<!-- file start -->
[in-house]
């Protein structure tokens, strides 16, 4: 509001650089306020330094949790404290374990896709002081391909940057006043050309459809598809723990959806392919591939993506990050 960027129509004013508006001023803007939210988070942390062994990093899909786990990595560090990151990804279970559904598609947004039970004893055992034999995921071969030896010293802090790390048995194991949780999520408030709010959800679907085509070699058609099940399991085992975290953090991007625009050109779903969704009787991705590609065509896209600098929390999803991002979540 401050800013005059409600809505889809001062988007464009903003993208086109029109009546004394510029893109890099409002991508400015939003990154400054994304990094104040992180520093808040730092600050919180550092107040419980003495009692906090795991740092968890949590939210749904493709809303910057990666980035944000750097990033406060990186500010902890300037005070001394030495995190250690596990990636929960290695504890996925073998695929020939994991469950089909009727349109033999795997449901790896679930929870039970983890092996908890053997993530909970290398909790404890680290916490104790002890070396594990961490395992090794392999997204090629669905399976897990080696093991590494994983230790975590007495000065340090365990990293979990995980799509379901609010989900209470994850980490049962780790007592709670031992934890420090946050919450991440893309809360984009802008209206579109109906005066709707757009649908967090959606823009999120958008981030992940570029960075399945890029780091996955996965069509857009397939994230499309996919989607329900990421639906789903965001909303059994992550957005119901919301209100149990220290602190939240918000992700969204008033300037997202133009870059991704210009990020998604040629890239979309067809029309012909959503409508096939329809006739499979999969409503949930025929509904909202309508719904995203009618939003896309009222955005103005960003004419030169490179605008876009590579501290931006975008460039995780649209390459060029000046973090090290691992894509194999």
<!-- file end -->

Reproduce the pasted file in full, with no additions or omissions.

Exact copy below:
[in-house]
């Protein structure tokens, strides 16, 4: 509001650089306020330094949790404290374990896709002081391909940057006043050309459809598809723990959806392919591939993506990050 960027129509004013508006001023803007939210988070942390062994990093899909786990990595560090990151990804279970559904598609947004039970004893055992034999995921071969030896010293802090790390048995194991949780999520408030709010959800679907085509070699058609099940399991085992975290953090991007625009050109779903969704009787991705590609065509896209600098929390999803991002979540 401050800013005059409600809505889809001062988007464009903003993208086109029109009546004394510029893109890099409002991508400015939003990154400054994304990094104040992180520093808040730092600050919180550092107040419980003495009692906090795991740092968890949590939210749904493709809303910057990666980035944000750097990033406060990186500010902890300037005070001394030495995190250690596990990636929960290695504890996925073998695929020939994991469950089909009727349109033999795997449901790896679930929870039970983890092996908890053997993530909970290398909790404890680290916490104790002890070396594990961490395992090794392999997204090629669905399976897990080696093991590494994983230790975590007495000065340090365990990293979990995980799509379901609010989900209470994850980490049962780790007592709670031992934890420090946050919450991440893309809360984009802008209206579109109906005066709707757009649908967090959606823009999120958008981030992940570029960075399945890029780091996955996965069509857009397939994230499309996919989607329900990421639906789903965001909303059994992550957005119901919301209100149990220290602190939240918000992700969204008033300037997202133009870059991704210009990020998604040629890239979309067809029309012909959503409508096939329809006739499979999969409503949930025929509904909202309508719904995203009618939003896309009222955005103005960003004419030169490179605008876009590579501290931006975008460039995780649209390459060029000046973090090290691992894509194999």